Renovating for a profit looks easy enough on television but in real life, it’s a science that takes research and practice to perfect.
Buyers agent Patrick Bright of EPS Property Search says renovators looking to make a profit should aim to achieve an average of $2 return on every dollar spent over the course of a home reno. The big question is ‘how?’
Here are some expert tips on renovating to add value in 2016 and beyond.
Open plan v privacy
Open-plan living is a feature demanded by most buyers. However, Bright says, ‘there is such a thing as being too open and having no definition’.
‘I’ve seen some renovations where they’ve just ripped out a second lounge room and opened it right up with the rest of the house. It’s not really the wisest thing to do, as you’re reducing your total living space.’
Bright advises home-owners with multiple interior living spaces to combine two areas as an open-plan area and strategically renovate additional spaces as a separate, private retreat.
Following this simple renovation rule of thumb, Rhoni Whitelaw and her partner recently renovated their 140-year-old, three-bedroom Glebe property purchased in late 2012.
The couple swapped the bathroom and kitchen on the ground floor and opened up the dining areas to create a multipurpose eating area filled with light.
Upstairs, the renovators had the same option of creating open-plan living, but instead opted to ‘keep the lounge room-sitting area to provide a private space in the house’.
‘We are part of a bigger family, so we wanted to create spaces where you could enjoy family time and have private space,’ says Whitelaw.
Recreating the outdoors
The Sydney-based couple also renovated to connect their outdoor space to their new interior eating area on the ground floor, by installing bifold doors opening from their kitchen out onto their small backyard. An awning was installed to provide shelter outside.
Melinda Woodford, stylist at online homewares retailer TheHome.com.au says all things being equal, this move should add value to the property as buyers demand courtyards that are ‘an extension of the home’.
Another way to boost the value to an outdoor space is to add shrubbery.
‘If you don’t have green fingers, some lush plants in colourful pots will go a long way in making the outdoor space inviting,’ Woodford says.
Adding shrubs or trees at the front of a house, and even a pathway to the property, will also add extra value if done well, as first impressions count.
Renovators with large outdoor areas are encouraged to ‘re-define’ smaller parts of the space to boost the purchase price of the property.
‘If you have one big paved or grass area, break it up and put a pergola over one part of it so that it is a defined entertaining area,’ says Bright. ‘And if you’ve got room to do it, whack in a built-in barbecue, so that the space becomes a ‘barbecue entertainment area’.’
Other outdoor amenities to increase the value of your home:
- A small pool plunge pool that is part of the outdoor living room.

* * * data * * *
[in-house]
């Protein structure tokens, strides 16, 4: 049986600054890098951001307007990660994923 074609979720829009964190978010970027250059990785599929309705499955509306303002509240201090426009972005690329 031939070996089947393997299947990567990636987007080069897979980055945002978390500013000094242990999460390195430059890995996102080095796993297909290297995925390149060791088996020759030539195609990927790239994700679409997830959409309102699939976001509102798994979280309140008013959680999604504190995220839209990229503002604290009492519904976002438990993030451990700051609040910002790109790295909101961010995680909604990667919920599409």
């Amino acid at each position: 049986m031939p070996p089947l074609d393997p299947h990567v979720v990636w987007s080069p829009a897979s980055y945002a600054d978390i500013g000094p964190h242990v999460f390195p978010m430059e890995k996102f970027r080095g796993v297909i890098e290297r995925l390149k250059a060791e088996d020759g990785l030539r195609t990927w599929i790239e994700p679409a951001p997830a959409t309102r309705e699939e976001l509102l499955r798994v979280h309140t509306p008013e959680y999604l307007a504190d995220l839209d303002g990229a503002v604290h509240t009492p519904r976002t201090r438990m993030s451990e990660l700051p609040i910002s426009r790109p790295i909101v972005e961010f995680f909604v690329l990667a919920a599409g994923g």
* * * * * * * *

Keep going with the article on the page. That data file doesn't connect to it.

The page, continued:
- A carport.
- Super-tidy garage spaces, with painted floors for your car and built-in storage space.
- An outdoor kitchen.
- A remote controlled garage.
- An automated louvre roof instead of a pergola.
Attention to detail
Licensed Real Estate Agent at Richardson & Wrench Mosman Neutral Bay, Geoff Grist, believes the overall aim of any renovation worth it weight is provide a property with a homely ‘ready to move in’ look and feel.
One easy way to do this is to give your rooms and the property exterior a fresh lick of neutral-coloured paint.
Other value-adding details that won’t cost the earth:
- Proper ducted-ventilation for the bathrooms and laundry
- Heated floors in bathrooms
- LED lighting and smartphone control automation
- Security systems linked to your mobile
- Music systems streamed through ceiling speakers
- Large bathroom tiles
- Polished floorboards
- New carpet
- Butler’s pantry in kitchen to provide an accessible but concealed space for appliances like a Thermomix.
- High quality branded kitchen appliances and a built-in dishwasher and fridge that match the kitchen, if the house is pitched at the higher end of the market.
‘Buyers want to picture themselves in a home,’ Grist says. ‘So if a renovation means that a buyer can picture themselves living in a property, then they will pay a premium to live there.’
Home renovator, Tanya Southworth agrees. She and her husband just sold a two-bedroom fibro holiday house in Culburra on the NSW south coast. Having bought the property for $350,000 11 years ago when the property market attracted a high purchase price, the aim of the renovation was to upgrade the house and make the couple’s money back.
A renovation of $70,000 saw the couple open up the space between the granny flat and main house to create one spacious property, put floorboards throughout the property, upgrade the bathroom, laundry and kitchen, and add an attractive garden.
The house sold last November for $450,000 in just three weeks. Southworth says the biggest selling point of the property was that it was ‘move in’ ready.
‘The real estate agent said the place looks like a home,’ Southworth says. ‘I think that was because we focused on making it look like a lovely place that we could enjoy.
‘Always make sure that if you are going to live in the house and renovate, that your renovations are going to provide you with a good lifestyle. If you get use out of your renovations, then you will feel like it is money well spent and others will see that too.’
Download our Renovation Checklist for more tips on adding value to your home.